The aim of the project is to reform higher education so that it will better meet the changing needs of working life and society. The project will be funded by the Ministry of Education and Culture in 2019–2020 and continue until the end of 2023.

Varied lists of terms of expertise

In the first meeting with the students, the AI-based programme picked competence-related words from degree data that was based on the students’ curriculum. After this, the students entered their CV in the tool. The aim was to test how well the machine recognised skills in the various descriptions of the degree programmes and CVs.

The preliminary observations from the first meetings showed that AI produced a great deal of words describing competence from the degree data of the different students. Their aptness and relevance varied.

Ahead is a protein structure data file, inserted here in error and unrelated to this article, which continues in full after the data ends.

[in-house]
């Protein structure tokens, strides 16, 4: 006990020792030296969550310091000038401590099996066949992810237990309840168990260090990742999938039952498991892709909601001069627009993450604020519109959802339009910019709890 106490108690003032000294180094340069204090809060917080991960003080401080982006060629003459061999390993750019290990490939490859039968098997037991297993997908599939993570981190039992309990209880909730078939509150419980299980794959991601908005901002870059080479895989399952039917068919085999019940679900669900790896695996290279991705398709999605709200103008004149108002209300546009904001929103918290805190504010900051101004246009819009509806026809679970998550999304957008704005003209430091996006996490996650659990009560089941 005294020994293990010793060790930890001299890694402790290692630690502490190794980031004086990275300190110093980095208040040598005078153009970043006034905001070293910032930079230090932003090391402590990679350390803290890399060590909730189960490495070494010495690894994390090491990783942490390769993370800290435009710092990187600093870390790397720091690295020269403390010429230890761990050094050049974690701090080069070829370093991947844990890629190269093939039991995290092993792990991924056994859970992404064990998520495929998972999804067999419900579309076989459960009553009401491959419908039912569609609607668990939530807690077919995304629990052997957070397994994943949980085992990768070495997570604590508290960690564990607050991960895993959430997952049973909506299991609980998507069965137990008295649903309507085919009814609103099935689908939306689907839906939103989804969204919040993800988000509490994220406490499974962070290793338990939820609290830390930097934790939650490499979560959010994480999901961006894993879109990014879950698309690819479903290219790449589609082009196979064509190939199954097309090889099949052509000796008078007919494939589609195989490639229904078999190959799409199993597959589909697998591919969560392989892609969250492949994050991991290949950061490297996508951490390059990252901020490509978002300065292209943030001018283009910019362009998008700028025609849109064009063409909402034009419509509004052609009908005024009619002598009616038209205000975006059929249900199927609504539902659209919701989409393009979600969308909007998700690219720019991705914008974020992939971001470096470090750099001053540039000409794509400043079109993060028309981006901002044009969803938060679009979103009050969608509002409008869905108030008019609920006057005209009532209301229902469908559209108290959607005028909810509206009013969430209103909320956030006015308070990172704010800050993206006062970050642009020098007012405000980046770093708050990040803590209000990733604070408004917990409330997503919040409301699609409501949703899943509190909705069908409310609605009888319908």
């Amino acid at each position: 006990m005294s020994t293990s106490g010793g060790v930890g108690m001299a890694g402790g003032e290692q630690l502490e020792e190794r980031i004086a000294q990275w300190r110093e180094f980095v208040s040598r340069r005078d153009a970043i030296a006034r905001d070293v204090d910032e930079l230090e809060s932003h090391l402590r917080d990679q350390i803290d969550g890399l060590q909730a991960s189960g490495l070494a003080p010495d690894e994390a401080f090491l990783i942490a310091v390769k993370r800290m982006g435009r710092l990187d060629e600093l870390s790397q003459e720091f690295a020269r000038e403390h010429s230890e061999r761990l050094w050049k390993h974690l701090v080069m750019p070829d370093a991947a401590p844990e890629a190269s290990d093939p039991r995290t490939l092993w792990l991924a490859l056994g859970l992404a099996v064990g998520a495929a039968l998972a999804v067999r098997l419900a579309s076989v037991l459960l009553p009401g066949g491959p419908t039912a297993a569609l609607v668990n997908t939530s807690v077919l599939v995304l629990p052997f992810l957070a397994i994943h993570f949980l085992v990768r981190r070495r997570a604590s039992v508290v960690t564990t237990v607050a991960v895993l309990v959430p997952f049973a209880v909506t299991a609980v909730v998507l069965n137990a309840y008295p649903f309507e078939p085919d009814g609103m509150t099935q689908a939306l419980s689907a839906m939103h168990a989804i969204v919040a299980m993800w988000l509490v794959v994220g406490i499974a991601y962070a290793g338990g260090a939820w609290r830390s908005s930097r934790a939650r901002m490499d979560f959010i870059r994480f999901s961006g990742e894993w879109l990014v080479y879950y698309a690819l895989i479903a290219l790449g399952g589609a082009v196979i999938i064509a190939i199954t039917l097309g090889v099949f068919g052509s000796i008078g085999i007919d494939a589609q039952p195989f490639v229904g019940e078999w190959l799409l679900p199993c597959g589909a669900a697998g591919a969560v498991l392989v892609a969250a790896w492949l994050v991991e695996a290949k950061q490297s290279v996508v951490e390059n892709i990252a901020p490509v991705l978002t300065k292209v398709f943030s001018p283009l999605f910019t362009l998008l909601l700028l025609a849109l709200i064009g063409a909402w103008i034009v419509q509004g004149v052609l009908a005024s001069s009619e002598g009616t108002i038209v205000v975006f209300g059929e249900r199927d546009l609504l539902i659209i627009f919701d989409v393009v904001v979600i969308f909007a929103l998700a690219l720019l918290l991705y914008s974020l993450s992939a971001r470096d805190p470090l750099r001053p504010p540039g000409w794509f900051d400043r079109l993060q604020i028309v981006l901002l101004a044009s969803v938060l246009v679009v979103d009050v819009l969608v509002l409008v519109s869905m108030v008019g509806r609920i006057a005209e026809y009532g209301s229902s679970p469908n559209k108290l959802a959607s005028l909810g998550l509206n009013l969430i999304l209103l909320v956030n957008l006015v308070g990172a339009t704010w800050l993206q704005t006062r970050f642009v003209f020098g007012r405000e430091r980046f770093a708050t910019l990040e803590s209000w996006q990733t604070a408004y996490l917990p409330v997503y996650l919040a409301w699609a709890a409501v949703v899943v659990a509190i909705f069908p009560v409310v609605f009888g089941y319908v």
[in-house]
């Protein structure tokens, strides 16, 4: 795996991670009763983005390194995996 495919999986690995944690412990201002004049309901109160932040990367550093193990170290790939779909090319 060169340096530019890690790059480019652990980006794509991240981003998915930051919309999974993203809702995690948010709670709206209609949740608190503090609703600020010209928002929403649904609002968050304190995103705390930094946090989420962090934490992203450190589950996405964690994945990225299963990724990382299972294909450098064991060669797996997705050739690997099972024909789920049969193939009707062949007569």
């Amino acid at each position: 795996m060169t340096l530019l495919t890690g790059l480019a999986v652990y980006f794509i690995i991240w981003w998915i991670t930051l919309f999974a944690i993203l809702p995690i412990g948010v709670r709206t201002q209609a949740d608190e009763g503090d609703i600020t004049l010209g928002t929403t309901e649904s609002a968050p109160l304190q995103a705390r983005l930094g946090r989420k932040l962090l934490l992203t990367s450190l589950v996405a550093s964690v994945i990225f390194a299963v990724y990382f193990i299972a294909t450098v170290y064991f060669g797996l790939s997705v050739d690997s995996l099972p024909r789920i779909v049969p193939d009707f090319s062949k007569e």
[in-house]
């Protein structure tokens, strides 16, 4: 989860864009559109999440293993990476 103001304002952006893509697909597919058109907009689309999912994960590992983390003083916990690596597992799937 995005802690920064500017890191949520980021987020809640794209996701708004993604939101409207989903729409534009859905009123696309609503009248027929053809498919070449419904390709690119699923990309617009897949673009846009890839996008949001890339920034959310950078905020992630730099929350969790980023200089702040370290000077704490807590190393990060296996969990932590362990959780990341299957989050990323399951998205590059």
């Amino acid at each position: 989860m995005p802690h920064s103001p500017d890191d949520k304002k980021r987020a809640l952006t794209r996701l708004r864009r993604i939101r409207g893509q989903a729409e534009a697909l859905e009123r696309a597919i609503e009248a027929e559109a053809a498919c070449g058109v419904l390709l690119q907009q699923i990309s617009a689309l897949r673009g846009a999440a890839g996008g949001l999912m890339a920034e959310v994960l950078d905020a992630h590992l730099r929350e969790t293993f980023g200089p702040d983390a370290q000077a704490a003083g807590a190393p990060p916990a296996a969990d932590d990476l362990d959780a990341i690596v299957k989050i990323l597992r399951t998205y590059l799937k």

According to Valkonen, the competence word results of ICT students were reasonably relevant because the curricula of the ICT field have been written in a form that enables artificial intelligence to recognise the words that describe competence.

“We got clear and good lists of words. The tool also suggested other words that might be connected to the topic,” Valkonen notes.

In social research, the lists of competence words were considerably more varied than the other lists, but the words that were found did not make much sense. However, Valkonen found the lists interesting and long.

The word lists describing the competence of business students were the most interesting. The words were not self-evident, but most of them made sense.

It is hard to describe competence

Valkonen started to consider the added value of words in identifying competence.